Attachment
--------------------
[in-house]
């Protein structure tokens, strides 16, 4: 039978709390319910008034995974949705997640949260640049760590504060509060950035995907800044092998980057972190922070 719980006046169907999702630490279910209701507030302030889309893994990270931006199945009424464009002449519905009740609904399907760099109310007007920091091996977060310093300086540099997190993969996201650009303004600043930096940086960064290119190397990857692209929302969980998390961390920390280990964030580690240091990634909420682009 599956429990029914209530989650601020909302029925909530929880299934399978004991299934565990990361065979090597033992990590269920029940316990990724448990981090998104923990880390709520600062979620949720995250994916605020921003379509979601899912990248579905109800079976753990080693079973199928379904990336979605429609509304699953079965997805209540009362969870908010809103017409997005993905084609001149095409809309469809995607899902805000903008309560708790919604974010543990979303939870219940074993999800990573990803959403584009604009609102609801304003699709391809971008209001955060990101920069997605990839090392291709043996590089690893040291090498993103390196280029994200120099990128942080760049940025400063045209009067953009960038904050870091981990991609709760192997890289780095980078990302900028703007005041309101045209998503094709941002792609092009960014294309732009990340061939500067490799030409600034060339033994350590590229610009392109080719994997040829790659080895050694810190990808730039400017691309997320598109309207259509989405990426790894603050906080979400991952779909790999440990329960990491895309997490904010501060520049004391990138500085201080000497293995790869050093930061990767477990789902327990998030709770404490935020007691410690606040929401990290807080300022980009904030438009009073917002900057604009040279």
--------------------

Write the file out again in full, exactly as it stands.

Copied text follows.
[in-house]
């Protein structure tokens, strides 16, 4: 039978709390319910008034995974949705997640949260640049760590504060509060950035995907800044092998980057972190922070 719980006046169907999702630490279910209701507030302030889309893994990270931006199945009424464009002449519905009740609904399907760099109310007007920091091996977060310093300086540099997190993969996201650009303004600043930096940086960064290119190397990857692209929302969980998390961390920390280990964030580690240091990634909420682009 599956429990029914209530989650601020909302029925909530929880299934399978004991299934565990990361065979090597033992990590269920029940316990990724448990981090998104923990880390709520600062979620949720995250994916605020921003379509979601899912990248579905109800079976753990080693079973199928379904990336979605429609509304699953079965997805209540009362969870908010809103017409997005993905084609001149095409809309469809995607899902805000903008309560708790919604974010543990979303939870219940074993999800990573990803959403584009604009609102609801304003699709391809971008209001955060990101920069997605990839090392291709043996590089690893040291090498993103390196280029994200120099990128942080760049940025400063045209009067953009960038904050870091981990991609709760192997890289780095980078990302900028703007005041309101045209998503094709941002792609092009960014294309732009990340061939500067490799030409600034060339033994350590590229610009392109080719994997040829790659080895050694810190990808730039400017691309997320598109309207259509989405990426790894603050906080979400991952779909790999440990329960990491895309997490904010501060520049004391990138500085201080000497293995790869050093930061990767477990789902327990998030709770404490935020007691410690606040929401990290807080300022980009904030438009009073917002900057604009040279």